Although dialysis is associated with excess morbidity but no survival advantage for many elderly patients with end-stage renal disease (ESRD), the elderly make up a substantial and growing proportion of the ESRD population, with rates of dialysis initiation among the elderly increasing by more than 50% in the last decade. Elderly patients approaching ESRD who are engaged in shared, informed decision-making are more likely to make decisions about renal replacement therapy (RRT, i.e. dialysis, transplant, or conservative management) and end-of-life care that are consistent with their personal values?often resulting in preferences for less aggressive care (no dialysis) and greater utilization of conservative management (consisting of maximal medical management and palliative care titrated to optimize symptom control and quality of life). However, many elderly patients are not well informed of their options, reporting that dialysis is often presented to them more as a ?necessity? than as a ?choice? and frequently have unrealistic expectations about what dialysis can achieve. Decision aids are important tools in improving shared, informed decision-making; however, there is no standard educational program for patients asked to make decisions about RRT. To enable elderly patients with ESRD, in particular, to make informed choices about RRT that are consistent with their personal values, there is a need for improved educational tools that present the full spectrum of RRT options, including their benefits and burdens for elderly patients with significant comorbid conditions. To address this need, we propose to create tailored decision aids for elderly patients with ESRD by (1) using quantitative and qualitative data from a diverse sample of elderly patients and their surrogate decision makers at dialysis initiation and 6 and 12 months later to (2) iteratively redesign the conservative management section of an existing NIDDK-funded decision aid (PREPARED, which was developed without elderly patients or more recent literature about conservative management) and (3) pilot the redesigned decision aid among a convenience sample of elderly patients with advanced chronic kidney disease and their surrogates. The findings of this research will lay the groundwork for a subsequent R01-equivalent application to fund a clinical trial to evaluate decision-making consistent with personal values, quality of life, and survival outcomes of elderly patients in the US using the redesigned PREPARED materials. Additionally, this work will maximize the effectiveness and reach of previously NIDDK-funded work that could be used for all patients approaching ESRD, ultimately improving truly informed decisions and, therefore, outcomes for elderly patients with ESRD.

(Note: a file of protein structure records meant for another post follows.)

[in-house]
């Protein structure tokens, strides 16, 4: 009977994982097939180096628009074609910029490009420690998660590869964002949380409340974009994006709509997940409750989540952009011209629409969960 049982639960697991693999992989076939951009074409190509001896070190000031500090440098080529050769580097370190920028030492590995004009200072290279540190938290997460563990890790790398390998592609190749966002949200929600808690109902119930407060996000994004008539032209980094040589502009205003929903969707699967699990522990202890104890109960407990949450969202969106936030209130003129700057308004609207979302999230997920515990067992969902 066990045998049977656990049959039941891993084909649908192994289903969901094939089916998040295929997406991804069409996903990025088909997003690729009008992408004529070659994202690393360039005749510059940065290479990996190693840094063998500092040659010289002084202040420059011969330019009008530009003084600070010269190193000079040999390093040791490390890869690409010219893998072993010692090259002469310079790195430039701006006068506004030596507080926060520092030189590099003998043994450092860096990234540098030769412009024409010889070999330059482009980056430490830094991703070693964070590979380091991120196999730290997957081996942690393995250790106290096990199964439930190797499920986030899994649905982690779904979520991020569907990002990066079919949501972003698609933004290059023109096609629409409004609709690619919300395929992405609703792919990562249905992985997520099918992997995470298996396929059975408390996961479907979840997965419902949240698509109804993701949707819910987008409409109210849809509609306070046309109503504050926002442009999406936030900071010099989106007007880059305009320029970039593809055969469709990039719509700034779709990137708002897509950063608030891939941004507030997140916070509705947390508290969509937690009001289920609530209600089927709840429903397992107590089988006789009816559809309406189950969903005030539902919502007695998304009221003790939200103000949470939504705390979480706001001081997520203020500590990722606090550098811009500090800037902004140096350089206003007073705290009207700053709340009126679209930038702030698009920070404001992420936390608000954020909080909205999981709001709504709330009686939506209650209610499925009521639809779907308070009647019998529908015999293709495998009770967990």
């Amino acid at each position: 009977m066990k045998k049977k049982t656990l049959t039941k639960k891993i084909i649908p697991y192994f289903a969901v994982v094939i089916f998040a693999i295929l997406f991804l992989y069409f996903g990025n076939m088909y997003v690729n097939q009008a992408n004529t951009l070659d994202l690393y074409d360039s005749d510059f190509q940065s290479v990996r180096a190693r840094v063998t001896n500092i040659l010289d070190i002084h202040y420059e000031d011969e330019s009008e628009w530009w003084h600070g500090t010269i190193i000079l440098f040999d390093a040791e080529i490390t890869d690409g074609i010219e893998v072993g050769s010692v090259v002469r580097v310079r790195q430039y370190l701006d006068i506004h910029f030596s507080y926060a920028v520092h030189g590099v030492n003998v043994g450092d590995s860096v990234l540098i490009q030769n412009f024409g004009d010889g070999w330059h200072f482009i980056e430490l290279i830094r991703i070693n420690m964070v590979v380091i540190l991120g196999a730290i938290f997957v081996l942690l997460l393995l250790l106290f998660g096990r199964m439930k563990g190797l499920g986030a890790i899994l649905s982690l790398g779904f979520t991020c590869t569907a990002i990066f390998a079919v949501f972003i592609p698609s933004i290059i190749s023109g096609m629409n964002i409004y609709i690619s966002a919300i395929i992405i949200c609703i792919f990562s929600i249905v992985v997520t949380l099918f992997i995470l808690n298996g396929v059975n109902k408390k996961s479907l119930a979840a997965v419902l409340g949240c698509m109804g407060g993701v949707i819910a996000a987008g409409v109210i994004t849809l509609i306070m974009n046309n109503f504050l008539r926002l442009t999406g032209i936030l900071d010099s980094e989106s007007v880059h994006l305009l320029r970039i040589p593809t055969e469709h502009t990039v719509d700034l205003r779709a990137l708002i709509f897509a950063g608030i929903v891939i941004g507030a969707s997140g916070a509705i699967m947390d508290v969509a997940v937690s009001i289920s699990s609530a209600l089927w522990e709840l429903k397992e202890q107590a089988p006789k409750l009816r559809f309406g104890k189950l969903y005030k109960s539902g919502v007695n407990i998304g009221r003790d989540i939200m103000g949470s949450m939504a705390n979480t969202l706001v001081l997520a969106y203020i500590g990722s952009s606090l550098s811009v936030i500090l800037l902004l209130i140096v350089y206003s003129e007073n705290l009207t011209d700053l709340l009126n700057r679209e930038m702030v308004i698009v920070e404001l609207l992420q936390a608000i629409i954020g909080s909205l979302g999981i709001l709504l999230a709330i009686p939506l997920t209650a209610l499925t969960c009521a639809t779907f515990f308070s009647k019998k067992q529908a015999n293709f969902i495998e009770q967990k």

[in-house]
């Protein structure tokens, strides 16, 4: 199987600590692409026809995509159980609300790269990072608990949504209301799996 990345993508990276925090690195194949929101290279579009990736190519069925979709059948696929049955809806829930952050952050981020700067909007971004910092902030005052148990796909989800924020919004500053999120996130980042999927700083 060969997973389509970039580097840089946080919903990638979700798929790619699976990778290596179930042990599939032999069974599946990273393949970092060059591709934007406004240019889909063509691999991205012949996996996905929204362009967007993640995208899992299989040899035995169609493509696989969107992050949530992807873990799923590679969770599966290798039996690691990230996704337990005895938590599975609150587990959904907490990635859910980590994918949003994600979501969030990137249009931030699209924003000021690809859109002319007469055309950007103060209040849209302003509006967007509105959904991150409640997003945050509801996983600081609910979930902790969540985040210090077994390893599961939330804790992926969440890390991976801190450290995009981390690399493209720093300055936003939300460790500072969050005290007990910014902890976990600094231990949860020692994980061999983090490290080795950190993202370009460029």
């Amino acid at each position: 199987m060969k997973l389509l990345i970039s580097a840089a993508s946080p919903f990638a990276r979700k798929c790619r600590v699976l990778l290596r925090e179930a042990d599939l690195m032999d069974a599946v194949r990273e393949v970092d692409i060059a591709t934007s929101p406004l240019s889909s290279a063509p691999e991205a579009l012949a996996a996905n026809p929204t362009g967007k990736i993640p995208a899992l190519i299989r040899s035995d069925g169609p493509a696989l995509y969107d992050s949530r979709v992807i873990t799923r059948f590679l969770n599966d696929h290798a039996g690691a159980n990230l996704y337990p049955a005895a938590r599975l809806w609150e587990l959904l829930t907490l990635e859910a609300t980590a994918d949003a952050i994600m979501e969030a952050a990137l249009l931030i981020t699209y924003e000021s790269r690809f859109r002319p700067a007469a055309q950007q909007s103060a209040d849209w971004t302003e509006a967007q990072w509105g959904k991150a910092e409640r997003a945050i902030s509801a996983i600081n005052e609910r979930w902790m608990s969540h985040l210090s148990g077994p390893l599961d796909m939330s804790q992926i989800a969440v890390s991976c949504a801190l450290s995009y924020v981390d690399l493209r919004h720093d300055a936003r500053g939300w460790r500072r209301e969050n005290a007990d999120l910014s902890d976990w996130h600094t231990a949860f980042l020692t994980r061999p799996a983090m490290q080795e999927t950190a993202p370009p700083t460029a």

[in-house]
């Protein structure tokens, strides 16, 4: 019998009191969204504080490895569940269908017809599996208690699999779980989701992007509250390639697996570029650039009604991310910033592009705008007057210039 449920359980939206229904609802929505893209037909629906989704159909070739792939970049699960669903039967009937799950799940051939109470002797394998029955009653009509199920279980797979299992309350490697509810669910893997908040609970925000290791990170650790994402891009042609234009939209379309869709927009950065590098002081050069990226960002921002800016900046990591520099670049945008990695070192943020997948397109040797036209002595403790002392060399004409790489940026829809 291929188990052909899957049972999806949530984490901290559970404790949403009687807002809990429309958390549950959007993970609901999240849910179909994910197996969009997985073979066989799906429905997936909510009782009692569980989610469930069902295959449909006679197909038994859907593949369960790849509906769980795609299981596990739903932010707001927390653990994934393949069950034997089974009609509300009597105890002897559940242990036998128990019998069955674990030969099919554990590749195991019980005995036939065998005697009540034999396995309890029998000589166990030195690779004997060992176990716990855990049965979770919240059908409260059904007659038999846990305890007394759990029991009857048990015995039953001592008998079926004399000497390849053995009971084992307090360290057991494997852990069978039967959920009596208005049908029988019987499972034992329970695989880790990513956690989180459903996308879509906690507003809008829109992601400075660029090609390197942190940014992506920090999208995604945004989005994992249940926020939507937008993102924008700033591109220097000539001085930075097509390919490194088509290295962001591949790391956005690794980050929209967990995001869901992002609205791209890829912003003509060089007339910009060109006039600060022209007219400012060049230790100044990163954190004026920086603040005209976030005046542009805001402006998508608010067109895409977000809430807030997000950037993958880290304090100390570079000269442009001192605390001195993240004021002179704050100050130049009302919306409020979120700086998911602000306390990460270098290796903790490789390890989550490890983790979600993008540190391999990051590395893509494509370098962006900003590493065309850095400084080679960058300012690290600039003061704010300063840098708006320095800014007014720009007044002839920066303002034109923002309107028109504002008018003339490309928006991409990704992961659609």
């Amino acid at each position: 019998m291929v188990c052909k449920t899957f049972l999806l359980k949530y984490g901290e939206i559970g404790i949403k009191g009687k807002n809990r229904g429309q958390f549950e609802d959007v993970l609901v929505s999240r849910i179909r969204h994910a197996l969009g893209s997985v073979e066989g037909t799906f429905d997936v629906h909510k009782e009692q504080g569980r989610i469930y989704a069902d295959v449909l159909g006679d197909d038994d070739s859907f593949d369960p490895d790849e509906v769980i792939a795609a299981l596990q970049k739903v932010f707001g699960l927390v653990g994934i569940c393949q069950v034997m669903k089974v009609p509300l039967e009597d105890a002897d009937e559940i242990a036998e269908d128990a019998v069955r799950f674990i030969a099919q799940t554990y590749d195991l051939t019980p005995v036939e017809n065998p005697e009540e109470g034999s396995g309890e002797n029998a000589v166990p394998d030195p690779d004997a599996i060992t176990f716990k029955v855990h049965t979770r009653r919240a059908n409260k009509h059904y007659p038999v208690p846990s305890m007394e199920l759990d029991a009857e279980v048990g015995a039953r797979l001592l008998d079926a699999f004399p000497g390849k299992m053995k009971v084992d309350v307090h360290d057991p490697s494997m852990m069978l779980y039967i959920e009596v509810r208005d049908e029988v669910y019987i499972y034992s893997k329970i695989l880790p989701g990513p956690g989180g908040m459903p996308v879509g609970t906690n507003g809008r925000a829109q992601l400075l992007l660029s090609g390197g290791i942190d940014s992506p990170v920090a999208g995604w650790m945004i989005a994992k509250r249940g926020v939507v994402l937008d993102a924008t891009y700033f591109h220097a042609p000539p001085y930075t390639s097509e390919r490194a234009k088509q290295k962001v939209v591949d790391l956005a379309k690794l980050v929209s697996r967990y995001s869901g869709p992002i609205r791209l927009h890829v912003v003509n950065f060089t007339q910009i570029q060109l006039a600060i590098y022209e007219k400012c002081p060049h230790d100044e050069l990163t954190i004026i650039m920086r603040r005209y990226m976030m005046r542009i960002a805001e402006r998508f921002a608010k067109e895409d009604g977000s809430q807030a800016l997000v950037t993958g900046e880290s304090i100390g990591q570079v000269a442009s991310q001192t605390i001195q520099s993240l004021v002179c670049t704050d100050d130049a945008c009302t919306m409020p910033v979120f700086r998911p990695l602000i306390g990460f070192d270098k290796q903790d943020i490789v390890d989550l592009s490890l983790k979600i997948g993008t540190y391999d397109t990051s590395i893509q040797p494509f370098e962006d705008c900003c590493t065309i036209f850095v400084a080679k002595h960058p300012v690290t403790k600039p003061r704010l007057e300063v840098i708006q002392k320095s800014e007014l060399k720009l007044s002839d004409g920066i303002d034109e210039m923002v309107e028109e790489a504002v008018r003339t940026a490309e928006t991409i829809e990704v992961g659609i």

People with kidney failure are almost twice as likely to die as people with cancer, heart failure, and stroke. Even though dialysis can be life-saving, for many elderly people with kidney failure, dialysis will not help them live any longer or better than they would if their kidney failure was treated without dialysis. Also dialysis often leads to very aggressive care at the end of life that many elderly people may not have wanted if they fully understood the risks and benefits of all treatment options. This work will improve upon an existing decision aid to better explain these risks and benefits so that elderly people with kidney failure and their families can choose what is right for them.